The Sound Science of Audio Codecs

June 29, 2015 Andrew Prokop

Source: No Jitter

I have never been happy with the answer "because." No matter what the subject or question, I am not satisfied until I am told the whys, wherefores, and possible exceptions. While I can't claim to fully understand every explanation I'm provided (I still don't completely fathom relativity), I want the opportunity to try. I won't know my limits until they've been stretched.

This year for the International Avaya Users Group's annual conference, Converge2015, one of the organizers asked me to speak about audio codecs. My first reaction was, "Is there anything I can say about codecs that hasn't already been said?" After all, G.711 has been around since 1972. How can anyone with a few years of communications under his or her belt not know about a codec that was invented before cell phones, the World Wide Web, and PCs?

After mulling it over for a few days, it suddenly hit me. Instead of simply running through the different codecs, I should explain why they exist in the first place. In other words, if G.711 has been around since 1972 and it has been doing a pretty good job all these years, why do we also have G.726, G.729, G.722, etc.?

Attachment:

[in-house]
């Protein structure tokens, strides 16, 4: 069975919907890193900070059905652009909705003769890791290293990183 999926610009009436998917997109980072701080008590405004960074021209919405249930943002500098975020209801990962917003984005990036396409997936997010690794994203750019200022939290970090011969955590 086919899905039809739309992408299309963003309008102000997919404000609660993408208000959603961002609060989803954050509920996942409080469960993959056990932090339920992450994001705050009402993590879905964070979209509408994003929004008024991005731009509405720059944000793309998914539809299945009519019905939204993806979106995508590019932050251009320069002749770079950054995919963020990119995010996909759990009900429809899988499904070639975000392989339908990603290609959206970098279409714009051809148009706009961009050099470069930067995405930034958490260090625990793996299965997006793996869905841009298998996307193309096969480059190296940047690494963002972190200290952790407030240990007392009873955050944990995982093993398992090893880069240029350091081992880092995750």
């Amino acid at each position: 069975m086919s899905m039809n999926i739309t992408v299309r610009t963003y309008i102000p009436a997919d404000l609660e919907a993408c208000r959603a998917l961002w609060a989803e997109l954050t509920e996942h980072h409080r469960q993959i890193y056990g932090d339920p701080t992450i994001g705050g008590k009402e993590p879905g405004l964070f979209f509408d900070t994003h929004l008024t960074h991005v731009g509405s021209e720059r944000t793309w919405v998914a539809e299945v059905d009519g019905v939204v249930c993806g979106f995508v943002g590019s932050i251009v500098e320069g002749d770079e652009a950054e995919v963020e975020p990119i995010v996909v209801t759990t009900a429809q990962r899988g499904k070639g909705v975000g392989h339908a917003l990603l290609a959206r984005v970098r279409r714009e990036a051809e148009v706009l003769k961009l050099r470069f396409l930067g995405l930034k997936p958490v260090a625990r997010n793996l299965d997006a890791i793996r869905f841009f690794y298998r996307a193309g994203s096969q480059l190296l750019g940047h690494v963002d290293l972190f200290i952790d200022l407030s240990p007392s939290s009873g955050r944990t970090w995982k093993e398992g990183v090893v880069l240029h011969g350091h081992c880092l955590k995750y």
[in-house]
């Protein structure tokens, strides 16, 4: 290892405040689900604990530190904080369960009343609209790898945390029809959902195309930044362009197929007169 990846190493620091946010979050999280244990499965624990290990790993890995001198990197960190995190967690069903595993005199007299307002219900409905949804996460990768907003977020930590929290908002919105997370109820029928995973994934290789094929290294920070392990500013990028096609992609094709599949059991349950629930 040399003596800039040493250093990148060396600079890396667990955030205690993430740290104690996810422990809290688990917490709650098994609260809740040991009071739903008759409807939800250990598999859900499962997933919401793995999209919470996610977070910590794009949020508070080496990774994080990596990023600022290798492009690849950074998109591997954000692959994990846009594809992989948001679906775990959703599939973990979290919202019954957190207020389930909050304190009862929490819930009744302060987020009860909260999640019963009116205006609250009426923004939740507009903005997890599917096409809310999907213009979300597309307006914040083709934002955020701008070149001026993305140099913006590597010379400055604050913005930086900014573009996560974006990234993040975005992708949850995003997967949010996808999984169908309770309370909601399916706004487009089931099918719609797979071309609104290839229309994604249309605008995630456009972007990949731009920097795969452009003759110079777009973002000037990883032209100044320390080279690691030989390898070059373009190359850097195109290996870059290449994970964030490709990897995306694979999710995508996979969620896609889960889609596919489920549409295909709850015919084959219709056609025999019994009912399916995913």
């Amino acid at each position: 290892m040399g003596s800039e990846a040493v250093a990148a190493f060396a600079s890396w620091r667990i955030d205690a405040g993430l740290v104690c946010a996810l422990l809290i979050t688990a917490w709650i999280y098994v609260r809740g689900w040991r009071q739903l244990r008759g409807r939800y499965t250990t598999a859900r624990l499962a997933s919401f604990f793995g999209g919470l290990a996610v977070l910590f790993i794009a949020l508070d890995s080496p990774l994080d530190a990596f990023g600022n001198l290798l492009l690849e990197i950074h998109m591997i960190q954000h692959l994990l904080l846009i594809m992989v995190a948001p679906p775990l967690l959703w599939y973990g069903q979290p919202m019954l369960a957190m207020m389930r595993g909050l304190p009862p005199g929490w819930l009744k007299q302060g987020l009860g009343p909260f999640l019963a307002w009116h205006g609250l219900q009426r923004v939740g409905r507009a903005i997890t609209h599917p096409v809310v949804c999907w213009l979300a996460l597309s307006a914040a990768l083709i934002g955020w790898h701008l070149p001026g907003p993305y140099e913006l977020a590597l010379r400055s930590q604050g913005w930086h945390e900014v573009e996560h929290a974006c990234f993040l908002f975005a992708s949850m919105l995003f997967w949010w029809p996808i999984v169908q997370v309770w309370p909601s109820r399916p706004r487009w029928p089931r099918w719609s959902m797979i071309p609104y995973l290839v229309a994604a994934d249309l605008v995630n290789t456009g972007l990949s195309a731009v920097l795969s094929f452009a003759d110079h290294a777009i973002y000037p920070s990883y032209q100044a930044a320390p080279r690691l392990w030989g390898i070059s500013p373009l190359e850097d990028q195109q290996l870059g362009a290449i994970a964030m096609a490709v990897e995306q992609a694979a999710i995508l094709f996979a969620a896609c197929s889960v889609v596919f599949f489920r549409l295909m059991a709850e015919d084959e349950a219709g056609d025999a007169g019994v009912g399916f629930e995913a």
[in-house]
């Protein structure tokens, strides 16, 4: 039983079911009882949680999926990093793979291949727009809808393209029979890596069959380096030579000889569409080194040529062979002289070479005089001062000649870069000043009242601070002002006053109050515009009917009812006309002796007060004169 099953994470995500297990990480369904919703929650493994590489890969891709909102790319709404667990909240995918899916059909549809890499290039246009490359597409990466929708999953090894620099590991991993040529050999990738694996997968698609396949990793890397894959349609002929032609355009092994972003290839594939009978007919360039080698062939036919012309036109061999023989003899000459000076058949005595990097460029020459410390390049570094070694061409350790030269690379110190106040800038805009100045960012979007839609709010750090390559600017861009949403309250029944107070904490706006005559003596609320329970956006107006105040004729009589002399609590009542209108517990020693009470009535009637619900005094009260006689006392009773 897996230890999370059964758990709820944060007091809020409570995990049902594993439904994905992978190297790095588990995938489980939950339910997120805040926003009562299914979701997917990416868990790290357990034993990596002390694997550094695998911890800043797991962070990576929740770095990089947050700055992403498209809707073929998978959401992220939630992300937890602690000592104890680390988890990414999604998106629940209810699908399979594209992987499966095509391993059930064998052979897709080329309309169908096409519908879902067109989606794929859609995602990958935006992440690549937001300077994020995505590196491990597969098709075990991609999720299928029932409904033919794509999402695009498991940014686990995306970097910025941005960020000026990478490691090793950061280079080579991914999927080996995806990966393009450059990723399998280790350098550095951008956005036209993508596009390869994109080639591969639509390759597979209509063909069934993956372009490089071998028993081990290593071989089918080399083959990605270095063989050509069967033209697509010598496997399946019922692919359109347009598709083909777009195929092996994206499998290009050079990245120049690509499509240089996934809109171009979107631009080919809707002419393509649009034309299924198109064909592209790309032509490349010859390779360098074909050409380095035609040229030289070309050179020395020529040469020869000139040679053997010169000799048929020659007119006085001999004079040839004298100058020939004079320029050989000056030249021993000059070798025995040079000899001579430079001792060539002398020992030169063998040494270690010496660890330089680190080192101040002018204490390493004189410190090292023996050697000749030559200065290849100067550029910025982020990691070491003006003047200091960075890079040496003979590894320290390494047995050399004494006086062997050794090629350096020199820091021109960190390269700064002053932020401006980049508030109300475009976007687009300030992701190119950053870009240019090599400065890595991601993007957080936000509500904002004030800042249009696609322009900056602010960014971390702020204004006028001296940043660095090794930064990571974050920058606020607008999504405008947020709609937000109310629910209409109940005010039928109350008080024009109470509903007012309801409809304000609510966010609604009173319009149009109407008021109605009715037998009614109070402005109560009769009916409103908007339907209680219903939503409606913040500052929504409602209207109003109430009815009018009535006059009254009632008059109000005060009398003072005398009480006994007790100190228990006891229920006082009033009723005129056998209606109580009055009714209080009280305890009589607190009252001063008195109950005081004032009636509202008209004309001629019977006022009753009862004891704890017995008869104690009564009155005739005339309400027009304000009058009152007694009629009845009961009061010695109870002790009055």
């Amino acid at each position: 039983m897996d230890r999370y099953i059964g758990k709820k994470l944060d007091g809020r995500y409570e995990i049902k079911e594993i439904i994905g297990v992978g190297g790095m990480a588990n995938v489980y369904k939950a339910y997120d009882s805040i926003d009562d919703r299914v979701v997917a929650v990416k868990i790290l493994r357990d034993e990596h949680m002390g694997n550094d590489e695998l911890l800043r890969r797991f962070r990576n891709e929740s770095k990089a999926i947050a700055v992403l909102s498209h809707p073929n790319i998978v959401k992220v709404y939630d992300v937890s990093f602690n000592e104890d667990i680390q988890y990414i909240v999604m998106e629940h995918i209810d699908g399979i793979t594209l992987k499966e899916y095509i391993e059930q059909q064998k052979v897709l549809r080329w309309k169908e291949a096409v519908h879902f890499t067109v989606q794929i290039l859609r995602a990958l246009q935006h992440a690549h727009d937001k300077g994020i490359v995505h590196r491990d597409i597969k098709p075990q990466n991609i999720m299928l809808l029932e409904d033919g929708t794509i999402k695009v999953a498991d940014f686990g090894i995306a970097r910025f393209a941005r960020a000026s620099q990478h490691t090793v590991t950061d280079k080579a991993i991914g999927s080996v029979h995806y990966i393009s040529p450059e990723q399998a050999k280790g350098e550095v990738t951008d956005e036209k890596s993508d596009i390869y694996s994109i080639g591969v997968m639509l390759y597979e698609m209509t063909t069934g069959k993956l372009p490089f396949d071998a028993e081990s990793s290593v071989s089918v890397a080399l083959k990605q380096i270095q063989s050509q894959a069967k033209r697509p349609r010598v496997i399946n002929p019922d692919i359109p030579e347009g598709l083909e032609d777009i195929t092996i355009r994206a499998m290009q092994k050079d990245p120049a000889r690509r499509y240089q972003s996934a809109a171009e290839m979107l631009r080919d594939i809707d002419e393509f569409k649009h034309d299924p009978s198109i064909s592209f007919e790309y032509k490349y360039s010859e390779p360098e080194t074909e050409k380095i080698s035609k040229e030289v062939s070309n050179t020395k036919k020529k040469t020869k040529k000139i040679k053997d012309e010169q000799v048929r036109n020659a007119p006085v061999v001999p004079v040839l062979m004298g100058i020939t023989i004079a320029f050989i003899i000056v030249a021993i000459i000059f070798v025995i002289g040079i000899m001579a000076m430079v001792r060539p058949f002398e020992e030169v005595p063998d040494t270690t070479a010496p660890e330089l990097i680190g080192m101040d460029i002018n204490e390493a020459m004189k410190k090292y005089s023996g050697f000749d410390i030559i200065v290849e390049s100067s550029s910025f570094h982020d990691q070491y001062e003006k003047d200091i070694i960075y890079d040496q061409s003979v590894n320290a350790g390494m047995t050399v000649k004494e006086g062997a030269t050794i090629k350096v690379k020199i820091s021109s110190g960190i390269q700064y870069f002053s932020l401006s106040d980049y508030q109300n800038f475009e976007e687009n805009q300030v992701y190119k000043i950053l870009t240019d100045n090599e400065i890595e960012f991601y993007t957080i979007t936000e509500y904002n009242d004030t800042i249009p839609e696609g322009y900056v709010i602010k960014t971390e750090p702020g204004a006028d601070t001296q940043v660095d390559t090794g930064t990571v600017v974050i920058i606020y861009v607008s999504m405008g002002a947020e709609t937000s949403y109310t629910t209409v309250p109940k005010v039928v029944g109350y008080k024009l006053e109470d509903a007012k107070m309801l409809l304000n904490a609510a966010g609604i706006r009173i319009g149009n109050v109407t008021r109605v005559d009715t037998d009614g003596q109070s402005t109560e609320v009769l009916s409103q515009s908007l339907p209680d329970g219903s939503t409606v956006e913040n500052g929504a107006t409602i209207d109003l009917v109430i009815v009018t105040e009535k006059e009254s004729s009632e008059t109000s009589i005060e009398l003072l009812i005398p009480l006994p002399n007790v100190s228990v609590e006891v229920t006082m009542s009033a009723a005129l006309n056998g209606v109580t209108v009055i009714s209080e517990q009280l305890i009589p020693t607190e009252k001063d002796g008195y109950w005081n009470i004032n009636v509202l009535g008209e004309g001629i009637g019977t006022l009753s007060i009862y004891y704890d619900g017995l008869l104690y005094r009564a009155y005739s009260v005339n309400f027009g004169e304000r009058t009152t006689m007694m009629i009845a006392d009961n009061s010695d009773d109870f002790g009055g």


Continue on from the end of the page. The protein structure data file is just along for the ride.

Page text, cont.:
This led me to the root question that all audio codecs share: What is sound and how do we take the noise that comes from our mouths and turn it into something that can be transported across an IP network?

Let's find out.



Read More >

About the Author

Andrew  Prokop

Director of Vertical Industries

Andrew Prokop has been heavily involved with SIP and VoIP technologies since the late 1990’s. He holds four United States patents in SIP and was on the team that developed Nortel’s carrier-grade SIP soft switch and SIP-based contact center. His software runs in products from Avaya and Genband. Andrew joined Arrow SI three years ago and through customer engagements, users groups, tradeshows, and webinars has been an evangelist for SIP as a transformational technology for enterprises and their customers. Andrew understands the needs of the enterprise and has the background and skills necessary to assist companies as they drive towards a world of dynamic and immersive communications.

Follow on Twitter More Content by Andrew Prokop
Previous Article
IAUG and PasswordPro Reflections
IAUG and PasswordPro Reflections

Next Article
The Road to SIP
The Road to SIP

Want to learn more?

Contact Us!